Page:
The Right of First Refusal – How do you know if the price is a fair one?

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The Right of First Refusal – How do you know if the price is a fair one?

We have seen a huge increase in the number of Right of First Refusals being issued and the big question asked by leaseholders is this: Is the price we’re being offered a good one?

As the number of Right of First Refusals (RFR) increases, so does the number that have a price tag far - far - higher than they should be.  Leaseholders, at the mercy of freeholders for years, are (unsurprisingly) often so keen to be rid of their freeholder once and for all that they run into the freeholder’s trap, paying more for their freehold than it is worth.
So how do you work out if the price offered is a good one or not?

What is an RFR and what does it look like?

If you own a leasehold flat and a freeholder decides to sell the freehold of your block, they are obliged - by law - to first offer it to the leaseholders. A failure to do so is a criminal offence. Although there are various options for disposal available to freeholders, the most common methods by far are via a Section 5a or Section 5b.

What are the differences between a Section 5a or Section 5b?

A S5a will contain a ‘take it or leave it’ figure. A S5b will inform you that your freeholder will be selling your freehold at a property auction.
Watch out for future articles that explain these two methods in more detail.

For now, let’s focus on the S5a fixed price offer. Historically, it was considered that if a freeholder issued a S5a Notice it meant they had a buyer lined up, usually another professional ground rent investor. If that were true, then there would be a considerable discount in the price being offered as, if there were no discount, a professional ground rent investor would not consider buying it.

The current threat of leasehold legislation changes, specifically relating to altering the way ground rents are valued, has got freeholders jumpy. Unprecedented numbers have decided to sell their freeholds before the Government makes any change to the valuation methods in such transactions. However, it has also seen freeholders alter the price they sell for and, consequently, many of the freeholds we have seen offered in this way are for a much higher price than they are actually worth!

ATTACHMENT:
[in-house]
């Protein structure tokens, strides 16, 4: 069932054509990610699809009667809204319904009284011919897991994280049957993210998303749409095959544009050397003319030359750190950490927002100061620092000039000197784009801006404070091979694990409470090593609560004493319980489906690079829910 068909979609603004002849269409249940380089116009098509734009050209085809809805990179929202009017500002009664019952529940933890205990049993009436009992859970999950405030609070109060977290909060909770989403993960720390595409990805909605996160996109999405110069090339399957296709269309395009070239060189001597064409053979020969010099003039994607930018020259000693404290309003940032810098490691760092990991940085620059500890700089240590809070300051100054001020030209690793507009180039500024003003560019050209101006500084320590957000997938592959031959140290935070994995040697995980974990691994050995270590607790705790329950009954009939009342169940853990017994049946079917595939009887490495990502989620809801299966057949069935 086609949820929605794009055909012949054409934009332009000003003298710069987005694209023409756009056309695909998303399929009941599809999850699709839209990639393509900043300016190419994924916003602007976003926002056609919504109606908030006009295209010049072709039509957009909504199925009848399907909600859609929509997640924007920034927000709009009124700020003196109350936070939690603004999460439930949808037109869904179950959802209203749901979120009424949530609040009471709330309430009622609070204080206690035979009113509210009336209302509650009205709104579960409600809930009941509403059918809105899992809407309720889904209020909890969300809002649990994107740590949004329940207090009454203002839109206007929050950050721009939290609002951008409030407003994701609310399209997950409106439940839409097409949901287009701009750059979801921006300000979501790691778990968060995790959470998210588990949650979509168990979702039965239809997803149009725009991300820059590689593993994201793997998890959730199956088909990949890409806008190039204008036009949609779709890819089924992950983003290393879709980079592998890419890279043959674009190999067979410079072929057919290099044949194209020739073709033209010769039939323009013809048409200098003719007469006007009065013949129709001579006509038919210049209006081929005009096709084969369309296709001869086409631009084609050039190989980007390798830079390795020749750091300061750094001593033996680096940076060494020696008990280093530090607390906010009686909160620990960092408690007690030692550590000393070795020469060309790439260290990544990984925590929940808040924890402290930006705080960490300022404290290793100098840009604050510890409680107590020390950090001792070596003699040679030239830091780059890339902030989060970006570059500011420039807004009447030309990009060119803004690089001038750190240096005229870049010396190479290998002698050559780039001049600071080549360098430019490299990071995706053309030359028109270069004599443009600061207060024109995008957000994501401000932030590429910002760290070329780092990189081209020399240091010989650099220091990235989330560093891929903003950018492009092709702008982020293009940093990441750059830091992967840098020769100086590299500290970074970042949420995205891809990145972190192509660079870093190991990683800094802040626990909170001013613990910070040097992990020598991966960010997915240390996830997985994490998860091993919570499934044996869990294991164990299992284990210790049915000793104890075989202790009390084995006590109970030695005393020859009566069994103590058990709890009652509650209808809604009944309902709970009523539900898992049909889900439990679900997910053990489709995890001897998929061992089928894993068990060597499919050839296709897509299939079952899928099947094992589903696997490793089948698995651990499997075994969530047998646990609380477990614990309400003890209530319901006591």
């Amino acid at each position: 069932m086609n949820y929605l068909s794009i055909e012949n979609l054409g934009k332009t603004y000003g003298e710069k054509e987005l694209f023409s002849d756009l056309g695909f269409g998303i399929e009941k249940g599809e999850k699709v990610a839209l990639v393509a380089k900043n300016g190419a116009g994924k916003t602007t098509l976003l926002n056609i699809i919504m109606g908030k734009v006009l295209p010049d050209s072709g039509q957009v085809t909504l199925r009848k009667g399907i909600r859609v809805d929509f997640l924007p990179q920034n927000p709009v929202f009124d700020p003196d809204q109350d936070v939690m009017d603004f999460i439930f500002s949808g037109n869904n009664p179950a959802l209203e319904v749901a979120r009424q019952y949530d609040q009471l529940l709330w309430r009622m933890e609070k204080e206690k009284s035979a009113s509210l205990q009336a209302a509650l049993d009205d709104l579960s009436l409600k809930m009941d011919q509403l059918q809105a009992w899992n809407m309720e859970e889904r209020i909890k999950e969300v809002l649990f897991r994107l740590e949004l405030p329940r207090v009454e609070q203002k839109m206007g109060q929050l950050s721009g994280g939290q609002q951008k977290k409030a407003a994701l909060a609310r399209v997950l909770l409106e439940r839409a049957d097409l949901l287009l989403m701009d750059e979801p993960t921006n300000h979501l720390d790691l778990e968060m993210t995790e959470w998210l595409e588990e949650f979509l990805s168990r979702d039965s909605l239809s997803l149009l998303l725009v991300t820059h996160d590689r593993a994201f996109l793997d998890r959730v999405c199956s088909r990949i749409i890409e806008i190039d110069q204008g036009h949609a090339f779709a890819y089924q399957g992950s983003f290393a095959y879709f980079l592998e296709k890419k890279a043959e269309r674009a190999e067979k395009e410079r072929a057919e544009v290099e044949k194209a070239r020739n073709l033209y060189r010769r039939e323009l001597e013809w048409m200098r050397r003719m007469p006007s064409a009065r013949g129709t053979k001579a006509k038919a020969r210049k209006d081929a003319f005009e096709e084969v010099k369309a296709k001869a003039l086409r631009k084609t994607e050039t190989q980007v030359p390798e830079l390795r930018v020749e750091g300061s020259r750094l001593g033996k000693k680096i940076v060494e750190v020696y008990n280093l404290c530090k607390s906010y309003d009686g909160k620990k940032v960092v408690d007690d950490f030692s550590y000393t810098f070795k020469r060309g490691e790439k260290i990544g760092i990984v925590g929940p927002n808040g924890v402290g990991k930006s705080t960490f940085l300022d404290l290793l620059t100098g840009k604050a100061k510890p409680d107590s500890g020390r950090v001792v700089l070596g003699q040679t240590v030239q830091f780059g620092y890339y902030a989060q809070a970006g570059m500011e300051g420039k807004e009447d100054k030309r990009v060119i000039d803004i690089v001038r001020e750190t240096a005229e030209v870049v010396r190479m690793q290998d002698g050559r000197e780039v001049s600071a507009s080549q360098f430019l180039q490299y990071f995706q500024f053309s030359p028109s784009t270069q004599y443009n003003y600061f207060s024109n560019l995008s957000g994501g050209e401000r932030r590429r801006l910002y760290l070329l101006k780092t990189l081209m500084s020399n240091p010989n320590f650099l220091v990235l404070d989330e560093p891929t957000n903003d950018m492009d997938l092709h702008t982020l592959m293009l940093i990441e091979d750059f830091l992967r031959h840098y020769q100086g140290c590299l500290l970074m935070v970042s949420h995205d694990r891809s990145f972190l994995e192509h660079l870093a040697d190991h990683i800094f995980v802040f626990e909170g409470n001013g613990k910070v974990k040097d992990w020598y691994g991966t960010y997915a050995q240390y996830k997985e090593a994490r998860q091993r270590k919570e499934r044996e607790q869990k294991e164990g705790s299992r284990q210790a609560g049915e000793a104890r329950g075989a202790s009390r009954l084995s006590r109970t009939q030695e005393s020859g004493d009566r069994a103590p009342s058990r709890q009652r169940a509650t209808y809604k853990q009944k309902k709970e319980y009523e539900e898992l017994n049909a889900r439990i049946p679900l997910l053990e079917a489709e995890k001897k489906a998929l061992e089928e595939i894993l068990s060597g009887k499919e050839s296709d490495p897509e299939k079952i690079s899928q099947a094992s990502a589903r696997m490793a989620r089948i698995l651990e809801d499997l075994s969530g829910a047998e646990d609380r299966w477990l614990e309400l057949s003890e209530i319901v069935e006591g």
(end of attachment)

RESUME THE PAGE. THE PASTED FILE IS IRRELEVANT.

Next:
The freeholders are trying it on!

What steps do you need to take?

Firstly, you need to get a qualified valuer to calculate how much it would cost each flat in the building to extend their lease today, taking into account their current lease length and ground rent.
You must then obtain a valuation for any other aspects of the building such as common parts, garages or revenue generating aspects of the building (telephone masts etc.). Adding this together will give you the retail value of the building.
You can now compare this price with the figure which has been offered to you and calculate the discount, if, indeed, there is one.

This first step is also essential in order to calculate the exact amount each leaseholder who wishes to participate will pay for their share of the freehold. Don’t fall into the freeholder’s trap – please ensure you are properly advised.

Knowledge is power. We've developed a number of videos to explain the Section 5 process, please visit to view.

The Leasehold Solutions Group has been helping leaseholders successfully buy their freeholds through the Right of First Refusal for 17 years.

Our vast experience will prevent you getting ripped off and our experts can guide you through the likely pitfalls and benefits of group action.

If you receive an S5 of any kind, do not delay – time is not on your side (we guarantee that any offer your freeholder makes has been carefully timed and considered…).